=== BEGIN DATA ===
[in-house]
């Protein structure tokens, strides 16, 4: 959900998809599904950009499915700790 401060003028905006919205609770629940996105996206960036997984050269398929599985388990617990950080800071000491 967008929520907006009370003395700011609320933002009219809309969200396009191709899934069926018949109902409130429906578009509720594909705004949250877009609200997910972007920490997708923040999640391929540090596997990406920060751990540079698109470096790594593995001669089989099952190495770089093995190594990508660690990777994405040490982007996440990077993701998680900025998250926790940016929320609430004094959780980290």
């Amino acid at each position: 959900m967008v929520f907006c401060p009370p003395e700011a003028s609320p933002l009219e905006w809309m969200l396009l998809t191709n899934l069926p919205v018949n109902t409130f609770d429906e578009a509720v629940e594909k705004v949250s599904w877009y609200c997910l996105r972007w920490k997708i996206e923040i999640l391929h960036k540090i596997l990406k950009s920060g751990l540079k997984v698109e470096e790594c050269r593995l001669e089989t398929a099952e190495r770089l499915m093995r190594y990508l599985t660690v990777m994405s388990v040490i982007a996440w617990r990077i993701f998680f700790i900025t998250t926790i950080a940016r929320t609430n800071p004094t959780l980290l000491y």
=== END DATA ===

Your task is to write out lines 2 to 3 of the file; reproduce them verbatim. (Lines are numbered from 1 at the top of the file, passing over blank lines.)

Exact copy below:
């Protein structure tokens, strides 16, 4: 959900998809599904950009499915700790 401060003028905006919205609770629940996105996206960036997984050269398929599985388990617990950080800071000491 967008929520907006009370003395700011609320933002009219809309969200396009191709899934069926018949109902409130429906578009509720594909705004949250877009609200997910972007920490997708923040999640391929540090596997990406920060751990540079698109470096790594593995001669089989099952190495770089093995190594990508660690990777994405040490982007996440990077993701998680900025998250926790940016929320609430004094959780980290």
């Amino acid at each position: 959900m967008v929520f907006c401060p009370p003395e700011a003028s609320p933002l009219e905006w809309m969200l396009l998809t191709n899934l069926p919205v018949n109902t409130f609770d429906e578009a509720v629940e594909k705004v949250s599904w877009y609200c997910l996105r972007w920490k997708i996206e923040i999640l391929h960036k540090i596997l990406k950009s920060g751990l540079k997984v698109e470096e790594c050269r593995l001669e089989t398929a099952e190495r770089l499915m093995r190594y990508l599985t660690v990777m994405s388990v040490i982007a996440w617990r990077i993701f998680f700790i900025t998250t926790i950080a940016r929320t609430n800071p004094t959780l980290l000491y």